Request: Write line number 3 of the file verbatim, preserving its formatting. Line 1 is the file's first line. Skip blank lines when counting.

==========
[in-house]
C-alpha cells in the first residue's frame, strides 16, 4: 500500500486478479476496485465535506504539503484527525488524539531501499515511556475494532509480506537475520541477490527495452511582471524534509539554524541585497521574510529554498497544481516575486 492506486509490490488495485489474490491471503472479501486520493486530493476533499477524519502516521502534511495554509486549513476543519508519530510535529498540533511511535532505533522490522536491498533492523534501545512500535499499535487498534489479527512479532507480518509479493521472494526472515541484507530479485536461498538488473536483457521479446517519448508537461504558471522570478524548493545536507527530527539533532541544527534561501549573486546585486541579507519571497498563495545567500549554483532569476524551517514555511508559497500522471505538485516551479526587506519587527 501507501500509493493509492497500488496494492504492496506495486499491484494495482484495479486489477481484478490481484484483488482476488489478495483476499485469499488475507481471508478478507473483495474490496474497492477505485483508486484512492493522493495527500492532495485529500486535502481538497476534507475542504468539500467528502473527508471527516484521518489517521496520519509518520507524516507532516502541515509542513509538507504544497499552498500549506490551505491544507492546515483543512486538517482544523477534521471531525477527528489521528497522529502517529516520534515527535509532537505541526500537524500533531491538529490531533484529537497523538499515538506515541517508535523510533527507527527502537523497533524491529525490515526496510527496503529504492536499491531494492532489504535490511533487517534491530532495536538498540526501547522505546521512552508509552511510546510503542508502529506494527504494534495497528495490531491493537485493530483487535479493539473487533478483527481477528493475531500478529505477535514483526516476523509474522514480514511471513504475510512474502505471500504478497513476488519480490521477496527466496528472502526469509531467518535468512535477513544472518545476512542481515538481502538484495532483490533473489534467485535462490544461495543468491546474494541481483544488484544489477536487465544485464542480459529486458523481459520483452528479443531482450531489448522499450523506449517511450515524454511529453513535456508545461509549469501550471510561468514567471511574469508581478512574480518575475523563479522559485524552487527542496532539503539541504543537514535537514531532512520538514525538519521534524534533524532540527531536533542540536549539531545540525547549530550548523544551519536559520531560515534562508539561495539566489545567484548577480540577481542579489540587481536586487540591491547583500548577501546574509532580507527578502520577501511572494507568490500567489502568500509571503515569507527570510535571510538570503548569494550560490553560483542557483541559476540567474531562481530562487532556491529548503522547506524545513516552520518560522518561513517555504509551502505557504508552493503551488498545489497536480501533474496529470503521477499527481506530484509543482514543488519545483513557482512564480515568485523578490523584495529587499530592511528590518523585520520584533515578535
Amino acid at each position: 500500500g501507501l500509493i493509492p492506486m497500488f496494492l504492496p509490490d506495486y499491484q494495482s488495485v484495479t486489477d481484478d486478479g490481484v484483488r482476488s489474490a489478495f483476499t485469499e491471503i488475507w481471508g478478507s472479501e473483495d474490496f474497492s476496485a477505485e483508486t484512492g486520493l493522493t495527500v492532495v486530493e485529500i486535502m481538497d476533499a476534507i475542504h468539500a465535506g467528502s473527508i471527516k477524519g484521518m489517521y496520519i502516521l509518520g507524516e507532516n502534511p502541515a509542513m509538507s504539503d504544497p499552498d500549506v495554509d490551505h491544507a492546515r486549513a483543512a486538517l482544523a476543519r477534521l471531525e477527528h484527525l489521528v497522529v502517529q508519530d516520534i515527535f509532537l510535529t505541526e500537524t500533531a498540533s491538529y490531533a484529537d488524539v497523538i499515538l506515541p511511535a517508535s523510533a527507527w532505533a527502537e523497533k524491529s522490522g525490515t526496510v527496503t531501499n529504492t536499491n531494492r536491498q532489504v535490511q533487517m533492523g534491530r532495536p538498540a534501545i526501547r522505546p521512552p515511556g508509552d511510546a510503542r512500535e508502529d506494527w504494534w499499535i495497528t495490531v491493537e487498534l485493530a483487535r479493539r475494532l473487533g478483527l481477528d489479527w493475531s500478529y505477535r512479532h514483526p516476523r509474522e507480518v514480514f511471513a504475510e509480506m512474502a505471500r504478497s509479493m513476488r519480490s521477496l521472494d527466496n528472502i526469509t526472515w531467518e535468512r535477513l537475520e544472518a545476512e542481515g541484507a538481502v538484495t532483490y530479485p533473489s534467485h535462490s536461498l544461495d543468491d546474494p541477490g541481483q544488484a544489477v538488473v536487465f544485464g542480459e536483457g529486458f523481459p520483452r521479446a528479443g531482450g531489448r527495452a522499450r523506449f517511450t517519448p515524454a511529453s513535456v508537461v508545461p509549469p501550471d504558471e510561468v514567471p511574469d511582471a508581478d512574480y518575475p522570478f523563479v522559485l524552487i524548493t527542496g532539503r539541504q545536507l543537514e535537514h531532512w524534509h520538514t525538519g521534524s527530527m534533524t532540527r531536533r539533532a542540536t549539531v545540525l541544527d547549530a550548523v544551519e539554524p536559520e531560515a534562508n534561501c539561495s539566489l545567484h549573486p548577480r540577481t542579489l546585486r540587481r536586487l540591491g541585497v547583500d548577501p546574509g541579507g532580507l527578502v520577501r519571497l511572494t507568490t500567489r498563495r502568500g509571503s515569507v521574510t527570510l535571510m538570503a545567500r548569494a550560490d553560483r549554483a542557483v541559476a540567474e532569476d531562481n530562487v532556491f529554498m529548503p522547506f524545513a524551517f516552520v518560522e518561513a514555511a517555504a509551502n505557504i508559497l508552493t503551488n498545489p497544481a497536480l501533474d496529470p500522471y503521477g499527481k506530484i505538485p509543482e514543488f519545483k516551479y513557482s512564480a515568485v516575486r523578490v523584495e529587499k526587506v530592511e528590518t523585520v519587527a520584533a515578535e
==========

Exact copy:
Amino acid at each position: 500500500g501507501l500509493i493509492p492506486m497500488f496494492l504492496p509490490d506495486y499491484q494495482s488495485v484495479t486489477d481484478d486478479g490481484v484483488r482476488s489474490a489478495f483476499t485469499e491471503i488475507w481471508g478478507s472479501e473483495d474490496f474497492s476496485a477505485e483508486t484512492g486520493l493522493t495527500v492532495v486530493e485529500i486535502m481538497d476533499a476534507i475542504h468539500a465535506g467528502s473527508i471527516k477524519g484521518m489517521y496520519i502516521l509518520g507524516e507532516n502534511p502541515a509542513m509538507s504539503d504544497p499552498d500549506v495554509d490551505h491544507a492546515r486549513a483543512a486538517l482544523a476543519r477534521l471531525e477527528h484527525l489521528v497522529v502517529q508519530d516520534i515527535f509532537l510535529t505541526e500537524t500533531a498540533s491538529y490531533a484529537d488524539v497523538i499515538l506515541p511511535a517508535s523510533a527507527w532505533a527502537e523497533k524491529s522490522g525490515t526496510v527496503t531501499n529504492t536499491n531494492r536491498q532489504v535490511q533487517m533492523g534491530r532495536p538498540a534501545i526501547r522505546p521512552p515511556g508509552d511510546a510503542r512500535e508502529d506494527w504494534w499499535i495497528t495490531v491493537e487498534l485493530a483487535r479493539r475494532l473487533g478483527l481477528d489479527w493475531s500478529y505477535r512479532h514483526p516476523r509474522e507480518v514480514f511471513a504475510e509480506m512474502a505471500r504478497s509479493m513476488r519480490s521477496l521472494d527466496n528472502i526469509t526472515w531467518e535468512r535477513l537475520e544472518a545476512e542481515g541484507a538481502v538484495t532483490y530479485p533473489s534467485h535462490s536461498l544461495d543468491d546474494p541477490g541481483q544488484a544489477v538488473v536487465f544485464g542480459e536483457g529486458f523481459p520483452r521479446a528479443g531482450g531489448r527495452a522499450r523506449f517511450t517519448p515524454a511529453s513535456v508537461v508545461p509549469p501550471d504558471e510561468v514567471p511574469d511582471a508581478d512574480y518575475p522570478f523563479v522559485l524552487i524548493t527542496g532539503r539541504q545536507l543537514e535537514h531532512w524534509h520538514t525538519g521534524s527530527m534533524t532540527r531536533r539533532a542540536t549539531v545540525l541544527d547549530a550548523v544551519e539554524p536559520e531560515a534562508n534561501c539561495s539566489l545567484h549573486p548577480r540577481t542579489l546585486r540587481r536586487l540591491g541585497v547583500d548577501p546574509g541579507g532580507l527578502v520577501r519571497l511572494t507568490t500567489r498563495r502568500g509571503s515569507v521574510t527570510l535571510m538570503a545567500r548569494a550560490d553560483r549554483a542557483v541559476a540567474e532569476d531562481n530562487v532556491f529554498m529548503p522547506f524545513a524551517f516552520v518560522e518561513a514555511a517555504a509551502n505557504i508559497l508552493t503551488n498545489p497544481a497536480l501533474d496529470p500522471y503521477g499527481k506530484i505538485p509543482e514543488f519545483k516551479y513557482s512564480a515568485v516575486r523578490v523584495e529587499k526587506v530592511e528590518t523585520v519587527a520584533a515578535e